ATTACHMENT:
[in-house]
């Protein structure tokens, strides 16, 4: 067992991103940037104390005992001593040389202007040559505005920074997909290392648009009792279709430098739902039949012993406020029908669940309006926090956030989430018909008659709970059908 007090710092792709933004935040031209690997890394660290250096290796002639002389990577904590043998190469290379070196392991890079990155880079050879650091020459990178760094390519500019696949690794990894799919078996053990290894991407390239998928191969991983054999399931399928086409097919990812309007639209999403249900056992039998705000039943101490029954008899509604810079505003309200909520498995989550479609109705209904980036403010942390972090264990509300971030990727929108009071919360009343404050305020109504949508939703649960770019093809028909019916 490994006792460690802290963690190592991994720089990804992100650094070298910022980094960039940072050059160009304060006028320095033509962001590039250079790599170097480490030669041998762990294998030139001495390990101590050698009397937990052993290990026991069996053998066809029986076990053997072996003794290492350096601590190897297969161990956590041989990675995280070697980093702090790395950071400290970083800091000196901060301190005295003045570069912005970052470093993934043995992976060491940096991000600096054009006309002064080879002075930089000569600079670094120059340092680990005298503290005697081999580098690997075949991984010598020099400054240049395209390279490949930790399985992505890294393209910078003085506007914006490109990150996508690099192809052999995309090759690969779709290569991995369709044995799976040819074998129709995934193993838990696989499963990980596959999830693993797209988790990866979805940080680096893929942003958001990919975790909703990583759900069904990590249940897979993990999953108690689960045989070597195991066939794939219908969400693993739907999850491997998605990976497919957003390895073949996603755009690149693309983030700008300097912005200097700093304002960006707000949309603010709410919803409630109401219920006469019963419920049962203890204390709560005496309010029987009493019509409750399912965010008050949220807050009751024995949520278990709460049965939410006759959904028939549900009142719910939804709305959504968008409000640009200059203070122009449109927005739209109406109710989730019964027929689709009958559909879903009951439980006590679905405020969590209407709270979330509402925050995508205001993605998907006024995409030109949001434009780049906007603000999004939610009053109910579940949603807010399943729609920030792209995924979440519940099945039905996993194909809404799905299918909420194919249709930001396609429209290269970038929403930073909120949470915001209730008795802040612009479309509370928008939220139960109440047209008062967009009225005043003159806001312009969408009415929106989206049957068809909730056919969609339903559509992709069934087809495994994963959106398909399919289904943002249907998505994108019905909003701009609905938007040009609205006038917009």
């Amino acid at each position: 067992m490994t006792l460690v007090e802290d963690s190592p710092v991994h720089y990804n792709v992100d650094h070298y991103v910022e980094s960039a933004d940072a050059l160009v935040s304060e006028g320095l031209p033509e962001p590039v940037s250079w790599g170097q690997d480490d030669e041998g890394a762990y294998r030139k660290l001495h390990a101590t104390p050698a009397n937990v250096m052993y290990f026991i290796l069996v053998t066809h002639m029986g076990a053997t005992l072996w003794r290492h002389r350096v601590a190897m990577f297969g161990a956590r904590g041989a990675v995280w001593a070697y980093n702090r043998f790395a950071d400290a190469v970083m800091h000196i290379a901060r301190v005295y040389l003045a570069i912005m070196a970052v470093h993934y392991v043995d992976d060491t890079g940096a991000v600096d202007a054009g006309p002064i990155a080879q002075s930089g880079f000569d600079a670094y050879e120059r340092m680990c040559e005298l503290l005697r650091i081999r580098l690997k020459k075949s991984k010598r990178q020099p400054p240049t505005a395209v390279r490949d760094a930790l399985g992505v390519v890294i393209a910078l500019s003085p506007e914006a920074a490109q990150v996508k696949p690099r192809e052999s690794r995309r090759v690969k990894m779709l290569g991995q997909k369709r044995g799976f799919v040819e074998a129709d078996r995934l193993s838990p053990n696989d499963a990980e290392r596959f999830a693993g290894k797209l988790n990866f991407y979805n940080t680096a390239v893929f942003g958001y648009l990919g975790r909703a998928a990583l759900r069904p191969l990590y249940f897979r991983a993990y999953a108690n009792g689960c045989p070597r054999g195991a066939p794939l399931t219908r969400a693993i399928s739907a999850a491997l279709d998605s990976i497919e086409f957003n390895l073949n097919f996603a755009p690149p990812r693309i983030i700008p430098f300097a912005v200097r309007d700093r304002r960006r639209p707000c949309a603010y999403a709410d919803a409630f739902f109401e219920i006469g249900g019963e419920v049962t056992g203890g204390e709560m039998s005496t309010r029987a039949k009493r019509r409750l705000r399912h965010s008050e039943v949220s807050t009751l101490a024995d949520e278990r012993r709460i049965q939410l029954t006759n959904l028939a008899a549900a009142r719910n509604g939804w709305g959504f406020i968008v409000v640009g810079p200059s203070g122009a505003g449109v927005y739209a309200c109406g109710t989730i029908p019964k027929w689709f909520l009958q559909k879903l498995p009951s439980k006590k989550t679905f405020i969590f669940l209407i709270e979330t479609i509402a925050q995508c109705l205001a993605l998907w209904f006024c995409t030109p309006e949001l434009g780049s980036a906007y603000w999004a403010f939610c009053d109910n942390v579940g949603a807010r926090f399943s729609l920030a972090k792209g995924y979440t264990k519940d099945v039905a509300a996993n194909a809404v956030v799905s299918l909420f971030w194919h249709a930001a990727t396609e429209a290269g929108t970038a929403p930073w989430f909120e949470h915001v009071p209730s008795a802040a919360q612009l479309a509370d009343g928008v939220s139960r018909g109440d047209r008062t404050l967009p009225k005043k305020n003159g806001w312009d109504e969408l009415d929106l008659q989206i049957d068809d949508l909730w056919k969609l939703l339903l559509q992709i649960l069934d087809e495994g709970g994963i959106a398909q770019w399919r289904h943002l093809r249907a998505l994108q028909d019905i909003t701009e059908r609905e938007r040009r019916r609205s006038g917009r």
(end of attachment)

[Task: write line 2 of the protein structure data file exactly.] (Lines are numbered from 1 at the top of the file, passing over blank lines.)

């Protein structure tokens, strides 16, 4: 067992991103940037104390005992001593040389202007040559505005920074997909290392648009009792279709430098739902039949012993406020029908669940309006926090956030989430018909008659709970059908 007090710092792709933004935040031209690997890394660290250096290796002639002389990577904590043998190469290379070196392991890079990155880079050879650091020459990178760094390519500019696949690794990894799919078996053990290894991407390239998928191969991983054999399931399928086409097919990812309007639209999403249900056992039998705000039943101490029954008899509604810079505003309200909520498995989550479609109705209904980036403010942390972090264990509300971030990727929108009071919360009343404050305020109504949508939703649960770019093809028909019916 490994006792460690802290963690190592991994720089990804992100650094070298910022980094960039940072050059160009304060006028320095033509962001590039250079790599170097480490030669041998762990294998030139001495390990101590050698009397937990052993290990026991069996053998066809029986076990053997072996003794290492350096601590190897297969161990956590041989990675995280070697980093702090790395950071400290970083800091000196901060301190005295003045570069912005970052470093993934043995992976060491940096991000600096054009006309002064080879002075930089000569600079670094120059340092680990005298503290005697081999580098690997075949991984010598020099400054240049395209390279490949930790399985992505890294393209910078003085506007914006490109990150996508690099192809052999995309090759690969779709290569991995369709044995799976040819074998129709995934193993838990696989499963990980596959999830693993797209988790990866979805940080680096893929942003958001990919975790909703990583759900069904990590249940897979993990999953108690689960045989070597195991066939794939219908969400693993739907999850491997998605990976497919957003390895073949996603755009690149693309983030700008300097912005200097700093304002960006707000949309603010709410919803409630109401219920006469019963419920049962203890204390709560005496309010029987009493019509409750399912965010008050949220807050009751024995949520278990709460049965939410006759959904028939549900009142719910939804709305959504968008409000640009200059203070122009449109927005739209109406109710989730019964027929689709009958559909879903009951439980006590679905405020969590209407709270979330509402925050995508205001993605998907006024995409030109949001434009780049906007603000999004939610009053109910579940949603807010399943729609920030792209995924979440519940099945039905996993194909809404799905299918909420194919249709930001396609429209290269970038929403930073909120949470915001209730008795802040612009479309509370928008939220139960109440047209008062967009009225005043003159806001312009969408009415929106989206049957068809909730056919969609339903559509992709069934087809495994994963959106398909399919289904943002249907998505994108019905909003701009609905938007040009609205006038917009």